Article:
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Unit Testing is the process of writing and automatically running tests to ensure that the functions you code work as expected. While it might seem like more work, it’s really about taking preventative measures to squash bugs before they arise.

What Is a Unit Test?

A “Unit” is the smallest possible software component in your app (i.e, functions, classes, or components). Individual unit tests make sure that the core component of your app is behaving as expected, and that a future commit to one area of your code doesn’t break code in another. If it does, you likely have a bug in either your new or old code (or in a poorly written/outdated test).

The goal of unit tests is obvious—reduce bugs, especially bugs that arise from integration. A developer might think everything is fine locally and commit their code, only to find out that another commit has broken the app. Unit testing helps catch some of these defects before they become issues, and when combined with automated continuous integration pipelines, can make sure that the daily build is always working properly.

Unit testing isn’t limited to small bits of code; You can also unit test larger components that make use of multiple other functions, that may themselves be unit tested. This helps you track down errors more effectively—is the error in the methods of the large component object, or in one of the other components it makes use of?

While unit tests are important, they also aren’t the only testing you should be doing. Running End-to-End UI testing and manual human review will catch plenty of logic bugs that unit tests may miss when every unit is operating as expected.

Unit Testing Leads to Cleaner Codebases

One of the main problems with legacy codebases is dinosaur code—code so old that it’s basically a black box, you might have no idea how it works, but somehow it does work, and you don’t want to refactor it due to fears it might break everything.

In a way, when you write unit tests, you’re writing documentation for it.  You might not have to write a whole manual, but you’ll always be defining two things: what to give the function, and what it returns, similarly to how you’d define an API schema. With these two bits of information, it’s clear what the function does, and how to integrate it into your app. Obviously, unit testing doesn’t solve existing legacy codebases, but it does prevent you from writing this type of dinosaur code in the first place.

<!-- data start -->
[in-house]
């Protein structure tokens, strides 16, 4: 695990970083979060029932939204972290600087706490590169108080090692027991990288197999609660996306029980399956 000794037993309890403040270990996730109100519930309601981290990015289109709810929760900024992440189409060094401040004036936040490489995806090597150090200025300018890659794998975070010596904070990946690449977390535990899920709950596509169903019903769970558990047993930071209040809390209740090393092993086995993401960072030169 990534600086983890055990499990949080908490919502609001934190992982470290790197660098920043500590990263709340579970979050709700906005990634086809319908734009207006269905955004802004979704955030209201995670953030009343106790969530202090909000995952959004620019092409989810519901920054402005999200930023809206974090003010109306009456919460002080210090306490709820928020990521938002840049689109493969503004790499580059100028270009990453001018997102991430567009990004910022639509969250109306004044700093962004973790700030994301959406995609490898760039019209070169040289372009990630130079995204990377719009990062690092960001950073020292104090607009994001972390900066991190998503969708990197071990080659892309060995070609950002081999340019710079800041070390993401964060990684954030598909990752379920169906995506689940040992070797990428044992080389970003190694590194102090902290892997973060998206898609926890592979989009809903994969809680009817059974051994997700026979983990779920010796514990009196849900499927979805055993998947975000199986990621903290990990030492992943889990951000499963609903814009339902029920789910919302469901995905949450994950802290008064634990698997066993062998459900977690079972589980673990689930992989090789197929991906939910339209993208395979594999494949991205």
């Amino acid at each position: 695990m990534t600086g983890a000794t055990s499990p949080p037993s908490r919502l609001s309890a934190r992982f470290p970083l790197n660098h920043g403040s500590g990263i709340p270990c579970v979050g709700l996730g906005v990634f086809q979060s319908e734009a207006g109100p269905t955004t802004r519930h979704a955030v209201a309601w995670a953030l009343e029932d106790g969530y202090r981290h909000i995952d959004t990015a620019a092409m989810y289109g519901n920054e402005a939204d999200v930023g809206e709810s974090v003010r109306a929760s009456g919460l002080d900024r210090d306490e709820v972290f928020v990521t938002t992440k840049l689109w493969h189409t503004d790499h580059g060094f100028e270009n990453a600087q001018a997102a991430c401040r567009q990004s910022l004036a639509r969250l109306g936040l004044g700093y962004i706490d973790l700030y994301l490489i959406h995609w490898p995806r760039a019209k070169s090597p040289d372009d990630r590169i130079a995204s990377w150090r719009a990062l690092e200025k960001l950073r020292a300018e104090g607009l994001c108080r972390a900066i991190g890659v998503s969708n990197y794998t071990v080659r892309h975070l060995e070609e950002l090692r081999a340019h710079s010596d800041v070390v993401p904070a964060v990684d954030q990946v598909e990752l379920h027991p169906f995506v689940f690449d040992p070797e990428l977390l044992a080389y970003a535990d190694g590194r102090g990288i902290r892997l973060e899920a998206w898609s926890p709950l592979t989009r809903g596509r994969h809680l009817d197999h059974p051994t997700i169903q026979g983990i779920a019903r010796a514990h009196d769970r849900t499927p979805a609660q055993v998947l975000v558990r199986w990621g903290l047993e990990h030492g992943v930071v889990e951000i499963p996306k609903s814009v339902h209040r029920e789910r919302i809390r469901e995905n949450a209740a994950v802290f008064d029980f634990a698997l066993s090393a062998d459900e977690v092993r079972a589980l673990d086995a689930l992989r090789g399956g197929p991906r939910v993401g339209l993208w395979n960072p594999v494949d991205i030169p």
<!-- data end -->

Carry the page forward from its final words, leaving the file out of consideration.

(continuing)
Often, you’ll be able to write your tests before the actual function you’re testing. If you know what your function needs to do, writing the test first forces you to think about the end result of your code, and what it is responsible for.

RELATED: What Is TypeScript, and Should You Use It Instead of Vanilla JS?

If you like this effect of unit testing, you might also be interested in TypeScript—a compiled superset of JavaScript that makes it strongly typed. You’ll still want to write unit tests, but knowing what types a function gives and takes while you’re coding is a very useful feature.

How to Run Unit Tests

There are many different unit testing frameworks, and the one you ultimately use will depend on the language you’re testing. To showcase how they work though, we’ll be using Jest, a JavaScript testing framework that is the default for new React applications.

A Unit Test usually consists of three stages:

  • Arrange, where data is prepared for the unit to test. If you need to fetch data, build a complex object, or just set up some stuff, you’ll do this first.
  • Act, where the unit is called, and the response is logged.
  • Assert, where the bulk of the testing happens. This is where you write Boolean operations based on the

If any of the assertions fail, the unit has failed the test, and you’ll get a detailed log and stack trace of what went wrong, what you expected, and what was actually returned.

Jest has a bunch of different matchers, which allow you to perform quick and simple assertions. For example, say you have the following  function, which just adds two numbers:

function doSomeMath(a, b) {
  return a + b;

You can test this function with the following statement:

test('Expect math to work', () => {
  expect(doSomeMath(1, 1)).toBe(2);

Usually, this is saved alongside the function under functionName.test.js. Jest will automatically look for these files when running tests.

RELATED: How to Get Started with Jest for JavaScript Unit Testing

The .toBe() function is the matcher, in this case checking for basic equality. There are many others, like .toBeEqual(), which checks for object equality, and .toContain(), which checks array contents. You can read through Jest’s docs for a full list of their supported matchers.

Profile Photo for Anthony Heddings Anthony Heddings
Anthony Heddings is the resident cloud engineer for LifeSavvy Media, a technical writer, programmer, and an expert at Amazon's AWS platform. He's written hundreds of articles for How-To Geek and CloudSavvy IT that have been read millions of times.
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